The action was for specific performance of the contract to transport and to recover damages. The defendant, relying upon the provisions of article 1124 of the Civil Code, filed a demurrer to the complaint on the ground that the plaintiff was obliged to choose between the two actions, not both. The pertinent part of the article in question reads: "The person prejudiced may choose between exacting the fulfillment of the obligation or its resolution with indemnity for damages and payment of interest in either case. He may also demand the resolution of the obligation even after having requested its fulfillment, should the latter be found impossible." Under this article, the person prejudiced may demand indemnity for damages and payment of interest when he chooses to exact specific performance of the obligation as well as when he decides to rescind it because the phrase "in either case" cannot mean otherwise. It follows, therefore, that the first assignment of error is unfounded. We shall skip the defendant’s defense relative to special damages because its discussion proves unnecessary in view of the conclusions to be mentioned hereinbelow.
The second and third assignments of error more properly involve questions of fact. We agree that the principal question at issue upon which hinges the determination of the case refers to the weight of the boiler. Inasmuch as the contract expressly stated that the boiler should weigh not more than 40 tons, the defendant was justified in rescinding it, if, upon the evidence, the weight of the boiler was greater. The appealed judgment is based entirely on the alleged preponderance of the evidence in support of the proposition that the boiler weighed only 40 tons, which finding was likewise premised on the expert testimony of Suzara, Magsaysay and Miller. We have carefully reviewed the evidence and have arrived at a different conclusion. Magsaysay and Miller testified upon a plan of the boiler not prepared by them. The former’s inspection of the boiler was so superficial and made to conform to the plan, that his estimate cannot be made the basis of a judgment. This observation is no less true with respect to the testimony of Miller whose estimate likewise was based on the data afforded by the plan not prepared by him. Referring to Suzara’s testimony, it appears that he had admitted to Captain Petersen, in the presence of Fitzsimmons, and to Grimm that the boiler weighed 41 or 41 tons. After the rejection of the boiler, Suzara, during another conversation with Thomson in the presence of Captain Petersen, again stated having seen in the original invoice of the boiler or in a copy thereof that it weighed 42 1/2 tons. Upon this evidence, we are forced to conclude that the preponderance thereof supports the defendant’s theory that the boiler exceeded the weight assured by the plaintiff’s agent, thereby justifying it in rescinding the contract. The last assignment of error refers to the refund of the freight charges ordered in the judgment. Inasmuch as the amount thereof was deposited with the clerk of court, subject to the outcome of the suit, we are of the opinion that the resolution should have directed the clerk of court to deliver it to the plaintiff.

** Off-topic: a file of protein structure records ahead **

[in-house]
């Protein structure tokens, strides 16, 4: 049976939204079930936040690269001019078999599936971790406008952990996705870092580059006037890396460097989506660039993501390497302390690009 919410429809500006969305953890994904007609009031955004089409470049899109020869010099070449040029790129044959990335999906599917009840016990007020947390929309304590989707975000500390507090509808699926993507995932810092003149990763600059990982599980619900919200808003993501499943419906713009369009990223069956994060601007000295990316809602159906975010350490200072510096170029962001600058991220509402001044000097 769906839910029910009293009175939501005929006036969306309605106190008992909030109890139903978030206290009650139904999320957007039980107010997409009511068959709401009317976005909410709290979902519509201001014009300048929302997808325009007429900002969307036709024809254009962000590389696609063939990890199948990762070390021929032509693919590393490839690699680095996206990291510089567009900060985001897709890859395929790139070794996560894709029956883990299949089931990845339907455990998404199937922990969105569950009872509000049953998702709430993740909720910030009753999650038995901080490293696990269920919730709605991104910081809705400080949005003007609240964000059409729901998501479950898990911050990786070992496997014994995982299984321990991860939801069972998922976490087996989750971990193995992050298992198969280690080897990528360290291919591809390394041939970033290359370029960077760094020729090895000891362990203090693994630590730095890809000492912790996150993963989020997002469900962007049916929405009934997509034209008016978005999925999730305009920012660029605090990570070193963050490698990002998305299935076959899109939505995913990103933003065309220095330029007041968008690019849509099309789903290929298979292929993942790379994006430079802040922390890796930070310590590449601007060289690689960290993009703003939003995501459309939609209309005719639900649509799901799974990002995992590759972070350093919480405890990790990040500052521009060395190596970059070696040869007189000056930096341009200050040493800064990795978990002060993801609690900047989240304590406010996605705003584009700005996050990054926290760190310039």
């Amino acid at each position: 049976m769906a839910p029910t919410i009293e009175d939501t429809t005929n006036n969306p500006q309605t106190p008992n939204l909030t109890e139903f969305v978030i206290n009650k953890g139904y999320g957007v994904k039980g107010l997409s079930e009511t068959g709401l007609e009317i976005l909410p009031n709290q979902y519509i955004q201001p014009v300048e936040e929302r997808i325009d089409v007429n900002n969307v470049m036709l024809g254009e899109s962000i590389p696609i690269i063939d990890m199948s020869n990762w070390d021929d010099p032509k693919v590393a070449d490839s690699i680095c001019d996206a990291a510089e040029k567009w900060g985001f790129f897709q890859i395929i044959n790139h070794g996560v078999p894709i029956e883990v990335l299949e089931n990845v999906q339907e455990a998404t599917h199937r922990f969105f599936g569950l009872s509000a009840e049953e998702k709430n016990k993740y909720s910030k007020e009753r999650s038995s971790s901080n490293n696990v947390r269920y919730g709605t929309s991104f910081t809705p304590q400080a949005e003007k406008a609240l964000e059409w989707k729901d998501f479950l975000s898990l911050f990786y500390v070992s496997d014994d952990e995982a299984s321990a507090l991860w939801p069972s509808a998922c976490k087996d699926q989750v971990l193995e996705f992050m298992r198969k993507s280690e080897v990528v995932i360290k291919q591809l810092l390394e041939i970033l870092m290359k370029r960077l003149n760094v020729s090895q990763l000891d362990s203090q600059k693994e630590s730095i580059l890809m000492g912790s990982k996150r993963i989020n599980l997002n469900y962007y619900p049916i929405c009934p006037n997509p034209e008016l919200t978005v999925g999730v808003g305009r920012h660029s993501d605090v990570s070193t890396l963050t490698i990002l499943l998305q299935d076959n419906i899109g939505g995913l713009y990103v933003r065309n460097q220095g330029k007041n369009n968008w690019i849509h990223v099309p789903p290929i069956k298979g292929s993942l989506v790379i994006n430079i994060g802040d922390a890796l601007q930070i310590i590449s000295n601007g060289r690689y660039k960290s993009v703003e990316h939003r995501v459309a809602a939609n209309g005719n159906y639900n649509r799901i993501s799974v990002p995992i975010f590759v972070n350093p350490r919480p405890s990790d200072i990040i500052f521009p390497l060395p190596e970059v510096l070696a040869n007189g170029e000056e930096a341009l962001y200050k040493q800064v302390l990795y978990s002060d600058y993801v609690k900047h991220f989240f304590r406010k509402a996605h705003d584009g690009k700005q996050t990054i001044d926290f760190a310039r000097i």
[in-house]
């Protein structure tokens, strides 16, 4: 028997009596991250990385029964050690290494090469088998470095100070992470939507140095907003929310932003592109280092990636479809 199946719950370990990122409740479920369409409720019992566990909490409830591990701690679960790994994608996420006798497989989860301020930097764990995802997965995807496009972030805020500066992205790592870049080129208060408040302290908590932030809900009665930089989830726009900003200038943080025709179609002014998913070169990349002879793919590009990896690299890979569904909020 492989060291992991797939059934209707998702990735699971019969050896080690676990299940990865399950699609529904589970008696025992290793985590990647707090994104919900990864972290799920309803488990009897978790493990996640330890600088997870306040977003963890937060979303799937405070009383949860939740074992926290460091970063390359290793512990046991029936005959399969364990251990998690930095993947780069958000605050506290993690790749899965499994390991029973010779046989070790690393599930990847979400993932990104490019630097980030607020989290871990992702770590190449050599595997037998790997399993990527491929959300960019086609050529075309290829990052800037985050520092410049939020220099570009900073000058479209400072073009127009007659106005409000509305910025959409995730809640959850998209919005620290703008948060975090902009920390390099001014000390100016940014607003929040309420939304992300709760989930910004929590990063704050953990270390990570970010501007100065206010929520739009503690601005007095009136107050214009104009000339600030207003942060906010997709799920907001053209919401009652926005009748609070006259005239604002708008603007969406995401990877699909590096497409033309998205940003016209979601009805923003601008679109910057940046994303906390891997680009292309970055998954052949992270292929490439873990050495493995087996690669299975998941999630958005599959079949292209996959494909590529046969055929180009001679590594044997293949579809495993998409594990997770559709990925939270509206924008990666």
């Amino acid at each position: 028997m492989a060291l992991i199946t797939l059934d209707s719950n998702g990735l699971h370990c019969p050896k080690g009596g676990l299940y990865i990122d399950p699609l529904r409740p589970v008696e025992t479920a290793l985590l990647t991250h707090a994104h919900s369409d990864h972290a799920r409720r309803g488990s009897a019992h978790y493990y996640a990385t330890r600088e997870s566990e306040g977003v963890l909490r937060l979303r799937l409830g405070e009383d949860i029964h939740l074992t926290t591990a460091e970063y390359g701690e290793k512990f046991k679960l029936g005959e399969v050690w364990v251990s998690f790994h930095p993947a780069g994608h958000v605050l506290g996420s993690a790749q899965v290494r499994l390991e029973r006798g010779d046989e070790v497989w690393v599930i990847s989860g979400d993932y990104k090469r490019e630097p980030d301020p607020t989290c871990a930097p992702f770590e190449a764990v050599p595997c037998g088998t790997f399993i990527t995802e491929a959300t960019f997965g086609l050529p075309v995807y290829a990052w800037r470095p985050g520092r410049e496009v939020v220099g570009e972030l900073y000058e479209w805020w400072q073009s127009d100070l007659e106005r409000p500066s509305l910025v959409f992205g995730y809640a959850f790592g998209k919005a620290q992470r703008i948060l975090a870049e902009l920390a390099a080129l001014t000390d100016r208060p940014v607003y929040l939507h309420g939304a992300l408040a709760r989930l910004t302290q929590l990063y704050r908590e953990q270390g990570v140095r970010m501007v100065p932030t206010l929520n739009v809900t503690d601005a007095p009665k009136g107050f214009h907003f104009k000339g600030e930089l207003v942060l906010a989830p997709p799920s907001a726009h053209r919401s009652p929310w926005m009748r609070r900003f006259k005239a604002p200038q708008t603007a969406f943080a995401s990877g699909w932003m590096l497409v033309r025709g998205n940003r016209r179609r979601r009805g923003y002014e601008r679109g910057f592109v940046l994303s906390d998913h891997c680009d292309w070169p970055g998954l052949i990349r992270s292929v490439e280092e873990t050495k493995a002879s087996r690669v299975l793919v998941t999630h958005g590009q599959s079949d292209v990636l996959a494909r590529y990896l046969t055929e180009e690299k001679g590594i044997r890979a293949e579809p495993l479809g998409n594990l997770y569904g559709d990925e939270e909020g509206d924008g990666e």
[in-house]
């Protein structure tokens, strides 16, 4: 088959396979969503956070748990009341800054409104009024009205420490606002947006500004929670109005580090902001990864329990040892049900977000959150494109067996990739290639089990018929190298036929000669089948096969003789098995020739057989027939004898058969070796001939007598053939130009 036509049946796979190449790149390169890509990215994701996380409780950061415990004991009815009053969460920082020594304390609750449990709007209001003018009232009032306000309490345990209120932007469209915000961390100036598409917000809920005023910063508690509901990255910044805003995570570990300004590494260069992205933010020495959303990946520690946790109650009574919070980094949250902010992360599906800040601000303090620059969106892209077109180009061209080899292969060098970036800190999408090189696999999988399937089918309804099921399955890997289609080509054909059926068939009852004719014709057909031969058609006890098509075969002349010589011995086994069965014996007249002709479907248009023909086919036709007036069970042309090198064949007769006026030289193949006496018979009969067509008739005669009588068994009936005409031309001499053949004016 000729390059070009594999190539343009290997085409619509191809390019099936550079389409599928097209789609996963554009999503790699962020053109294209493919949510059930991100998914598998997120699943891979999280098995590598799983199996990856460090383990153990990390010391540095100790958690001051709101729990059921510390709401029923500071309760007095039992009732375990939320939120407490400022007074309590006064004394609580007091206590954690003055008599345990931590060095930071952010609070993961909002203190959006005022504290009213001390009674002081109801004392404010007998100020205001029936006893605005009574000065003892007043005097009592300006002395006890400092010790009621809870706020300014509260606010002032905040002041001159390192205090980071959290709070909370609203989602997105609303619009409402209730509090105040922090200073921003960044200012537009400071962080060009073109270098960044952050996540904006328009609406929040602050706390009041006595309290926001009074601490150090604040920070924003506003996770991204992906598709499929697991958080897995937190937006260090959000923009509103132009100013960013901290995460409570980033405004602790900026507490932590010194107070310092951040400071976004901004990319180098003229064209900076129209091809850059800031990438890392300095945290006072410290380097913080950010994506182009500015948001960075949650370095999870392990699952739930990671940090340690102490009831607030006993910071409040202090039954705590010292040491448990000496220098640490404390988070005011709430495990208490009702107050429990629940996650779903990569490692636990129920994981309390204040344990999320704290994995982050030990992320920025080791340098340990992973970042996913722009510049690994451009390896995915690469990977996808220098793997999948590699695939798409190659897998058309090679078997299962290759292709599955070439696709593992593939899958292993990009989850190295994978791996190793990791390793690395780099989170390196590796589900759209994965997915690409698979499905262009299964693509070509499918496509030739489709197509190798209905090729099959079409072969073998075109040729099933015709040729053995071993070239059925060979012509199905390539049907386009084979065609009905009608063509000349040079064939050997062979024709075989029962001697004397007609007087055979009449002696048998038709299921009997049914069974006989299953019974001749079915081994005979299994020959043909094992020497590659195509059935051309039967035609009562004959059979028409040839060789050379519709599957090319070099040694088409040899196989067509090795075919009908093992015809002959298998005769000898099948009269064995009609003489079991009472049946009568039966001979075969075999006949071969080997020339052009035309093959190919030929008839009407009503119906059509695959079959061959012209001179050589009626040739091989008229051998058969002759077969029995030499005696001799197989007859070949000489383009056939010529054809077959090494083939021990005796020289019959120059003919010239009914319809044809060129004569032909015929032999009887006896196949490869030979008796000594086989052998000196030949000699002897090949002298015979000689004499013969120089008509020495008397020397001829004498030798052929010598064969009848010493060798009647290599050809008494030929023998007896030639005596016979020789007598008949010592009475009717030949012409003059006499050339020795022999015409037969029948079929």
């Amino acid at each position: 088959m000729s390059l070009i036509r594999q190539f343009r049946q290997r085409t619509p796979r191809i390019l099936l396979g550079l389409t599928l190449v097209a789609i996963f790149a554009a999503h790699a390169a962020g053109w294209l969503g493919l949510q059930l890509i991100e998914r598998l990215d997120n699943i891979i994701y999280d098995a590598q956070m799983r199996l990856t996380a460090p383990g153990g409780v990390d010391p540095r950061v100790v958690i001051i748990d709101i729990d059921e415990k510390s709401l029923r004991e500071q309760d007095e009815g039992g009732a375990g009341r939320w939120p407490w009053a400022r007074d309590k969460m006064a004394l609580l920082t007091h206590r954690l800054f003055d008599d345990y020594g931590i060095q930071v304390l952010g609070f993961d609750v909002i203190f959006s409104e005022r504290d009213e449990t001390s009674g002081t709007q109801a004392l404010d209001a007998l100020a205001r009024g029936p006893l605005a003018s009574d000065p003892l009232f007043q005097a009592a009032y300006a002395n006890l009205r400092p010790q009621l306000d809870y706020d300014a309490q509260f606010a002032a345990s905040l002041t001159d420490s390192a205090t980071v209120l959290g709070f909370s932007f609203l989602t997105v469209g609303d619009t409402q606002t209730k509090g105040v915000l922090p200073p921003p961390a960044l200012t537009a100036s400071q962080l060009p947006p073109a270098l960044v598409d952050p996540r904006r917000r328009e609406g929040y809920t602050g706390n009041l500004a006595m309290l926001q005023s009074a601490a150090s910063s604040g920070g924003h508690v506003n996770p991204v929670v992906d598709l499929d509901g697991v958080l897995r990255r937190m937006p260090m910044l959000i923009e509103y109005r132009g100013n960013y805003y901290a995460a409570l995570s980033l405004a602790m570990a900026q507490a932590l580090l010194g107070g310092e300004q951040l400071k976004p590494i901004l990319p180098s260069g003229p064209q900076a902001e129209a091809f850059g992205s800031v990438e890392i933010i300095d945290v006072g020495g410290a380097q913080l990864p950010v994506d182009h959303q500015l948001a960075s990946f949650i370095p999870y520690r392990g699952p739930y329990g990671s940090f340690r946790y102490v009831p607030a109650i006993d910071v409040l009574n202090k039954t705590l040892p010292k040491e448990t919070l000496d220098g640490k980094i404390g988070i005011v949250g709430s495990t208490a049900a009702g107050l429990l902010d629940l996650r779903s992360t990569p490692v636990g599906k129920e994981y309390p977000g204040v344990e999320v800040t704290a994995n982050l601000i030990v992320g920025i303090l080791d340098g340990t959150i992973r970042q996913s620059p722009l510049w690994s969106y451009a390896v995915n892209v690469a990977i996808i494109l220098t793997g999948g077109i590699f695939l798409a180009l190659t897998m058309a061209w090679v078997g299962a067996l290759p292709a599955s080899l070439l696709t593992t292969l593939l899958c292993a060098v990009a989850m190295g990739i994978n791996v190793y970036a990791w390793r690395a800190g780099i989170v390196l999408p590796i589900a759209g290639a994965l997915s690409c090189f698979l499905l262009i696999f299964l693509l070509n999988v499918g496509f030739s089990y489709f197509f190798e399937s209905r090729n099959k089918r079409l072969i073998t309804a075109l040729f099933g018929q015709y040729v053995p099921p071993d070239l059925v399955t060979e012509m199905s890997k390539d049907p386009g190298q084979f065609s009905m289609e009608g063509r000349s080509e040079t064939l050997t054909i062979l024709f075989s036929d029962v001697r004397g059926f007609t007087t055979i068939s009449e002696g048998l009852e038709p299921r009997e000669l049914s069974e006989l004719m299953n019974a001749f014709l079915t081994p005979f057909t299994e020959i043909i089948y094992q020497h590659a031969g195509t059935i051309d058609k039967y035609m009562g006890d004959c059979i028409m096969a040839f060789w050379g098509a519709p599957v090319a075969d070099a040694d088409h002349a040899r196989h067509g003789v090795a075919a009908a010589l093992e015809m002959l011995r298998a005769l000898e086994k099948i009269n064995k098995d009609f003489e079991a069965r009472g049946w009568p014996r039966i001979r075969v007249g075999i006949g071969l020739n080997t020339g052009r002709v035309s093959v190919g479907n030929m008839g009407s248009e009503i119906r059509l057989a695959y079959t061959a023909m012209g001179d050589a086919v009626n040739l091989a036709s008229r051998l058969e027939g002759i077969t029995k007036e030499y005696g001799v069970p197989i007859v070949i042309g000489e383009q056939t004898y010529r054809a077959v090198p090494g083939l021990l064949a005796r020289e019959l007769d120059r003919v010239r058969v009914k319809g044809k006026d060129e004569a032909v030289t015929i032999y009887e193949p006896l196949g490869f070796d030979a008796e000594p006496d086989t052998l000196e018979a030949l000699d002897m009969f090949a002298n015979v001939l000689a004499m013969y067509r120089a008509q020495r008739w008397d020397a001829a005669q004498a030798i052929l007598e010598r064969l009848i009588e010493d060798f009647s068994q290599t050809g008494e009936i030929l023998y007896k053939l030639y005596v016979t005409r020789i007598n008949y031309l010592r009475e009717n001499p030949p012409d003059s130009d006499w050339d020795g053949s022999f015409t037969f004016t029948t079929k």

Wherefore, reversing the judgment appealed from, the defendant is absolved from the complaint, with the costs of both instances against the plaintiff. So ordered.
Avanceña, C.J., Malcolm, Villa-Real, Abad Santos, Hull, Vickers, Goddard, and Recto, JJ., concur.